3

This question already has an answer here:

Because the input to join must be sorted, often the command is called similarly to:

join <(sort file1) <(sort file2)

This is not portable as it uses process substitution, which is not specified by POSIX.

join can also use the standard input by specifying - as one of the file arguments. However, this only allows for sorting one of the files through a pipeline:

sort file1 | join - <(sort file2)

It seems there should be a simple way to accomplish sorting of both files and then joining the results using POSIX-specified features only. Perhaps something using redirection to a third file descriptor, or perhaps it will require created a FIFO. However, I'm having trouble visualizing it.

How can join be used POSIXly on unsorted files?

marked as duplicate by Stéphane Chazelas, DopeGhoti, Kusalananda, sam, Jeff Schaller Jan 26 '17 at 22:59

This question has been asked before and already has an answer. If those answers do not fully address your question, please ask a new question.

4

You can do it with two named pipes (or of course you could use one named pipe and stdin):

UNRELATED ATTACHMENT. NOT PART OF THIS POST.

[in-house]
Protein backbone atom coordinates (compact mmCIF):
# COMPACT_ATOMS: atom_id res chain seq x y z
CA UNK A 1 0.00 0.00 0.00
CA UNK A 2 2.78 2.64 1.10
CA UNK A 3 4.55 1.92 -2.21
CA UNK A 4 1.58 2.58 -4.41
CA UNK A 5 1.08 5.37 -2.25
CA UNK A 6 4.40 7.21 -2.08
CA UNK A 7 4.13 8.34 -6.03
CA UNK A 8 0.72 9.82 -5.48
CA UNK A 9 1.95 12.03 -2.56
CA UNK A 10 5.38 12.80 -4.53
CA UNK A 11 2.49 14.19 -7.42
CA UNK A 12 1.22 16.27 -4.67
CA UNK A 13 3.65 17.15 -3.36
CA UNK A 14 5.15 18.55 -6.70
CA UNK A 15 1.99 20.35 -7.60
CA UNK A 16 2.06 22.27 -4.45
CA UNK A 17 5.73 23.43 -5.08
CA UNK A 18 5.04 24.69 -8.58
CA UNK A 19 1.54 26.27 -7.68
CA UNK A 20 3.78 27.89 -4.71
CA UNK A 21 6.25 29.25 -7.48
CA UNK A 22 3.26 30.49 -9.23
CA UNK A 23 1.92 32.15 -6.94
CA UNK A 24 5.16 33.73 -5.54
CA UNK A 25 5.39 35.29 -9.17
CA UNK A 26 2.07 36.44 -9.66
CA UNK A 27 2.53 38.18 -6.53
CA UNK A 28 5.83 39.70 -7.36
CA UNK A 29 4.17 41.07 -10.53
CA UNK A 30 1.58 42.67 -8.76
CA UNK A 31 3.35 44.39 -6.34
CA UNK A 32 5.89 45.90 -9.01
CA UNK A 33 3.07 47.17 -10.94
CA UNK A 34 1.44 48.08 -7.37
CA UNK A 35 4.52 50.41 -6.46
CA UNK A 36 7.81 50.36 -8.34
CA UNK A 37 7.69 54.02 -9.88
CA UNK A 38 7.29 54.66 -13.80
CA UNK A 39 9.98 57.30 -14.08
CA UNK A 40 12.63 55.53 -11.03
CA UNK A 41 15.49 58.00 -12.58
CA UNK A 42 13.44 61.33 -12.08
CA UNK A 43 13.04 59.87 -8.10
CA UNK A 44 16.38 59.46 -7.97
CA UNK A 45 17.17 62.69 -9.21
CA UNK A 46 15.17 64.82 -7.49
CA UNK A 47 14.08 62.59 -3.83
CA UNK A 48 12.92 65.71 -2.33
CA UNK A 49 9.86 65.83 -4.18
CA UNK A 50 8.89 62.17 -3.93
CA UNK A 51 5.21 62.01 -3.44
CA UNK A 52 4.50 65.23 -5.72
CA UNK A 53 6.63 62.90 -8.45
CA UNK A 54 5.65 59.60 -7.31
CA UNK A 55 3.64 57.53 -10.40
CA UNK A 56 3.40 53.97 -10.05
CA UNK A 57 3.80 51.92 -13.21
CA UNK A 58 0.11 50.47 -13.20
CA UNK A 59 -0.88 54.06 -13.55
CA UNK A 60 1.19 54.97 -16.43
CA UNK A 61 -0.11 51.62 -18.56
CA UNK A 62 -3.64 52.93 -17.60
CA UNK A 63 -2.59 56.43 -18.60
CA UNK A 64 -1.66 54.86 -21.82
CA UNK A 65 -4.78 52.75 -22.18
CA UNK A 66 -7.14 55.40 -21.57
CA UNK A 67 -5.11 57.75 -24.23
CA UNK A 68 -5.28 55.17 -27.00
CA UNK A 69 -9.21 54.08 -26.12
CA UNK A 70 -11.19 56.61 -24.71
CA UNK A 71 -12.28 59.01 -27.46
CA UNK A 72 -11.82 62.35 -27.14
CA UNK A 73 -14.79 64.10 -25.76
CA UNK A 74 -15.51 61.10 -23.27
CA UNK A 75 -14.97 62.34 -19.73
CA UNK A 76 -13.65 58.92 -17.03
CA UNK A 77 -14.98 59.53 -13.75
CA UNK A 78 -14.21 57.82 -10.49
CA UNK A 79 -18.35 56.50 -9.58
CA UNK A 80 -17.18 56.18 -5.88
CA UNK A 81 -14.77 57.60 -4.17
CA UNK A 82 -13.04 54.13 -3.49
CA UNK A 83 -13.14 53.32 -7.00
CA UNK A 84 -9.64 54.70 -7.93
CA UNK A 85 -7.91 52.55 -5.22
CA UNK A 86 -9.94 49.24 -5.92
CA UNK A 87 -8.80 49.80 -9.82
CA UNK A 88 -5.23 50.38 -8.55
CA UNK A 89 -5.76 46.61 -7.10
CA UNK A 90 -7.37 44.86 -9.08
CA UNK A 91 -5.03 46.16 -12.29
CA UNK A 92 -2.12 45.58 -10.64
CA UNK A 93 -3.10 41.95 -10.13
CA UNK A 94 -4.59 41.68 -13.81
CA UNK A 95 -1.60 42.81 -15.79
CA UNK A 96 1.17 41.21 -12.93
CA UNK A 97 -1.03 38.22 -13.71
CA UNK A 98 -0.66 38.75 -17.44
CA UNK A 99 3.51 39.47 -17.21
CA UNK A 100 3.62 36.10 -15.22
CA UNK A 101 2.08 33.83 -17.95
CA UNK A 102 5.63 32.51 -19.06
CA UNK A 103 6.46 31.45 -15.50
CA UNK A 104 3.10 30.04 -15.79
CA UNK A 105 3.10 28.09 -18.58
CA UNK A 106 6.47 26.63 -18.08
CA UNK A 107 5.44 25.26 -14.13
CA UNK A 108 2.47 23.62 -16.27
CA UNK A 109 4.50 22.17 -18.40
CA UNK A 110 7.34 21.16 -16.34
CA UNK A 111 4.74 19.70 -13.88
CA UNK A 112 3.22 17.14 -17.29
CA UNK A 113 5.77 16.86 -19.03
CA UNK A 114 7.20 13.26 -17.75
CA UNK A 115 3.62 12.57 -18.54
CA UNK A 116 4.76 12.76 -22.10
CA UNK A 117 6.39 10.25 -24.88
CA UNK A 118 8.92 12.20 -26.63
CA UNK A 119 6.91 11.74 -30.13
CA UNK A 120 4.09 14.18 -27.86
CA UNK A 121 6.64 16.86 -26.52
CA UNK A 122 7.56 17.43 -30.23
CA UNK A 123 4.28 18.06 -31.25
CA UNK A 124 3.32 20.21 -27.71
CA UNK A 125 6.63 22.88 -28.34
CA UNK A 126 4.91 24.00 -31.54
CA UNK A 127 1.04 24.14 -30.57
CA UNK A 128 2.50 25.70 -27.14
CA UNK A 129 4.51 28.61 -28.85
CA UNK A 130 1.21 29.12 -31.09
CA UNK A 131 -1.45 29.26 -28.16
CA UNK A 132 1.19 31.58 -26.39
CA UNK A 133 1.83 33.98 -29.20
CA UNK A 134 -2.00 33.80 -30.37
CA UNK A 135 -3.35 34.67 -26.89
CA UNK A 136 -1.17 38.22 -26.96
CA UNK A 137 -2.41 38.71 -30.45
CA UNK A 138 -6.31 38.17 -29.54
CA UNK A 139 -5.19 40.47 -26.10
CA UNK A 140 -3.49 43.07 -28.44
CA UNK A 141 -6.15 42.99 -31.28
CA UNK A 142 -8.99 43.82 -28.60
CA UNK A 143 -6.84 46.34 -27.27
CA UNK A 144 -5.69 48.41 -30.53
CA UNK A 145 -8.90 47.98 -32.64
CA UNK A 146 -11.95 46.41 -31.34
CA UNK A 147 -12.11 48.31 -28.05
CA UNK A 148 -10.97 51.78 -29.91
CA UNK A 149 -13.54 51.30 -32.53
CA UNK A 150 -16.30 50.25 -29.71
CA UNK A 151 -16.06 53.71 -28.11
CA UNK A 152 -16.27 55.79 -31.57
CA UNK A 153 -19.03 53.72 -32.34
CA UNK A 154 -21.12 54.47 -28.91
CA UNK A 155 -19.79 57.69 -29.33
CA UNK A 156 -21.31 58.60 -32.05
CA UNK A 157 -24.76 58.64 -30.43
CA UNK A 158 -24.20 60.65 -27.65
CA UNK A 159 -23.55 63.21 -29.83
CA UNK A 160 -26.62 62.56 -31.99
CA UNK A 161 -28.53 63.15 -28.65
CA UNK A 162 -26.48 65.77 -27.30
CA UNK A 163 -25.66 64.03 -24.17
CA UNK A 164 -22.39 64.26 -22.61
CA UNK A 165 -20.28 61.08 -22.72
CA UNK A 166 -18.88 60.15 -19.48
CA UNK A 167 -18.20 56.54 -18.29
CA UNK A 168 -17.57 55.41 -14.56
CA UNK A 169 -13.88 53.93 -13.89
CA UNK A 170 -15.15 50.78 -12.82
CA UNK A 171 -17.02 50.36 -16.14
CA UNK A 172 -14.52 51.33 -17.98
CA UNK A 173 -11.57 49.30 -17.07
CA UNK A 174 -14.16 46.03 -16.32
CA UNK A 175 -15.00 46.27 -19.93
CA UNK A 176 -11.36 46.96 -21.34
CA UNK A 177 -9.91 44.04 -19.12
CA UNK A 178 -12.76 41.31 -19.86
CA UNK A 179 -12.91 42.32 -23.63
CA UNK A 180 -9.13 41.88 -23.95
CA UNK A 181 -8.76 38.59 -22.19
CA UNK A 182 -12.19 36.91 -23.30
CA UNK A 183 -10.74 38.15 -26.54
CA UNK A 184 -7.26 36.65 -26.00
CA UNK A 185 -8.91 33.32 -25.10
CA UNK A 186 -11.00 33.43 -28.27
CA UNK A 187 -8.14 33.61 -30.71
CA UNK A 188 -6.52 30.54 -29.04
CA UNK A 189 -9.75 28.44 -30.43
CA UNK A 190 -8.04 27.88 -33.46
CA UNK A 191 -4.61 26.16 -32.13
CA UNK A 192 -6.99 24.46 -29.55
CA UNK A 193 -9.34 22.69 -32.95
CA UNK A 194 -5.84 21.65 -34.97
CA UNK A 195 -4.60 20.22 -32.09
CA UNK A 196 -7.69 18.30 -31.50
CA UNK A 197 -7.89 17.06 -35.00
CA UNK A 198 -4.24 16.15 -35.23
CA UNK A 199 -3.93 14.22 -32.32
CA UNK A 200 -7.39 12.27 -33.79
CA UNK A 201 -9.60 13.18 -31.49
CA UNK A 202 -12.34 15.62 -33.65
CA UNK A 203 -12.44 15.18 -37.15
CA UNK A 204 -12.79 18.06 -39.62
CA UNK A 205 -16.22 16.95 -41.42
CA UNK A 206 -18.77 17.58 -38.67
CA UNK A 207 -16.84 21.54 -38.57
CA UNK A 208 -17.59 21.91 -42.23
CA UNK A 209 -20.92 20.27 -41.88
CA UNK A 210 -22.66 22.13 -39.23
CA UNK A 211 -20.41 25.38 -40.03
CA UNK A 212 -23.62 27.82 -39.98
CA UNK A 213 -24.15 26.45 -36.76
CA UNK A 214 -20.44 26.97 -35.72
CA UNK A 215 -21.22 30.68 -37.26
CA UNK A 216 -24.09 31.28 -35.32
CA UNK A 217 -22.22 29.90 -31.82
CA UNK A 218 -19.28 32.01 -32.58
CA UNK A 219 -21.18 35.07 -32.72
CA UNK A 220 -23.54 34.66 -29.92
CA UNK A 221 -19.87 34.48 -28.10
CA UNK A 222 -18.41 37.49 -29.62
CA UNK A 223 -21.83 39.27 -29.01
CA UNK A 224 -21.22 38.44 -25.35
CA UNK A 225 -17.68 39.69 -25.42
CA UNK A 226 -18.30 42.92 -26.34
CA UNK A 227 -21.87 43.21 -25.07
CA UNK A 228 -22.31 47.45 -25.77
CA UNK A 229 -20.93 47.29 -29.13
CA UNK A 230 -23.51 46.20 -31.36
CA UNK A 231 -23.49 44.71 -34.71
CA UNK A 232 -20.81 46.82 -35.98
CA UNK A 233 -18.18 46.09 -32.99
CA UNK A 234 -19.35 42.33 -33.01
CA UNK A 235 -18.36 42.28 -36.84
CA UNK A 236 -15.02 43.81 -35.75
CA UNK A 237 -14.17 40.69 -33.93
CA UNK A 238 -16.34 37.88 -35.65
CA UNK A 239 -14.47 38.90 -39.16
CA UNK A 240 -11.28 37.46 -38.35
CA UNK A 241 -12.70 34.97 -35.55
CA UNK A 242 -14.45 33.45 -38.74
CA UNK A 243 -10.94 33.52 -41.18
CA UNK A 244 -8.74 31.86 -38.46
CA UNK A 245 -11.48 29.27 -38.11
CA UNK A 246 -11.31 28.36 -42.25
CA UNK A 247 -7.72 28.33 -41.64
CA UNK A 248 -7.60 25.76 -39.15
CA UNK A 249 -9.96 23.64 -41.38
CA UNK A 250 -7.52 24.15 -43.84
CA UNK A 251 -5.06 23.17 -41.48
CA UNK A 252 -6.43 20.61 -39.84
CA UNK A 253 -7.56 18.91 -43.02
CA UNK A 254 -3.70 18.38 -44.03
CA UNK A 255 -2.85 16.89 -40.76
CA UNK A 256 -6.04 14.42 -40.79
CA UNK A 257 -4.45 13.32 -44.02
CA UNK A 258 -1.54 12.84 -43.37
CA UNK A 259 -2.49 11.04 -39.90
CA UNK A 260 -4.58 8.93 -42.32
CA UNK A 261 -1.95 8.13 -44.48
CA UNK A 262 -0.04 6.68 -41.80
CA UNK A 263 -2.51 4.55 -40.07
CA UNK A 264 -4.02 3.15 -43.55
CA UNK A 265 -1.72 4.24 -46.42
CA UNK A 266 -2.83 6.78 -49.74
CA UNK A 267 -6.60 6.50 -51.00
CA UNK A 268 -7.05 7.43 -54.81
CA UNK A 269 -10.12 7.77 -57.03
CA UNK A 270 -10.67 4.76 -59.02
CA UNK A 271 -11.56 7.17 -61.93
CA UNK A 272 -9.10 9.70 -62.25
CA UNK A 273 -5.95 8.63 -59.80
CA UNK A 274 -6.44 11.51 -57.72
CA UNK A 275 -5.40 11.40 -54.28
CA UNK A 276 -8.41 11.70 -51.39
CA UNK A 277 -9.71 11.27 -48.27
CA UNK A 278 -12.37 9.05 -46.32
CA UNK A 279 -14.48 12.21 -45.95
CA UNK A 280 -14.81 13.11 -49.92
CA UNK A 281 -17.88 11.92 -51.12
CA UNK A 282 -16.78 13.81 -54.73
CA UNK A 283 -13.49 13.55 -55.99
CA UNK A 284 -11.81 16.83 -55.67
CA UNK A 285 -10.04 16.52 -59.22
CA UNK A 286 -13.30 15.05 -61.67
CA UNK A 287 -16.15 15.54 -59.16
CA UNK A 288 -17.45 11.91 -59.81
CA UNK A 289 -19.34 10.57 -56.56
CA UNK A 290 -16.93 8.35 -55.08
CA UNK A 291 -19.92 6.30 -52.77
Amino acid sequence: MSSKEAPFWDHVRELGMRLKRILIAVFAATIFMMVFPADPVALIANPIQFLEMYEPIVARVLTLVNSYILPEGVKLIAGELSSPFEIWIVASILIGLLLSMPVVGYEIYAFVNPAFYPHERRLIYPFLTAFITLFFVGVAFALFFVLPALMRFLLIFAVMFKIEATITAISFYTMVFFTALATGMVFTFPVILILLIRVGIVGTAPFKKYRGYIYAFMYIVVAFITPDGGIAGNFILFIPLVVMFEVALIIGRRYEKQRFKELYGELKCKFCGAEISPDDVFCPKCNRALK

mkfifo a b
sort file1 > a &
sort file2 > b &
join a b

Process substitution works essentially by setting up those fifos (using /dev/fd/ instead of named pipes where available). For example, in bash:

$ echo join <(sort file1) <(sort file2)
join /dev/fd/63 /dev/fd/62

Note how bash has substituted the process with a file name, in /dev/fd. (Witout /dev/fd/, new enough versions of zsh, bash, and ksh93 will used named pipes.) It's left those open when invoking join, so when join opens those, it'll read from the two sorts. You can see them passed with some lsof-trickery:

$ sh -c 'lsof -a -d 0-999 -p $$; exit' <(sort file1) <(sort file2)
COMMAND  PID    USER   FD   TYPE DEVICE SIZE/OFF   NODE NAME
sh      1894 anthony    0u   CHR  136,5      0t0      8 /dev/pts/5
sh      1894 anthony    1u   CHR  136,5      0t0      8 /dev/pts/5
sh      1894 anthony    2u   CHR  136,5      0t0      8 /dev/pts/5
sh      1894 anthony   62r  FIFO   0,10      0t0 237085 pipe
sh      1894 anthony   63r  FIFO   0,10      0t0 237083 pipe

(The exit is to prevent a common optimization where the shell doesn't fork when there is only one command to run).

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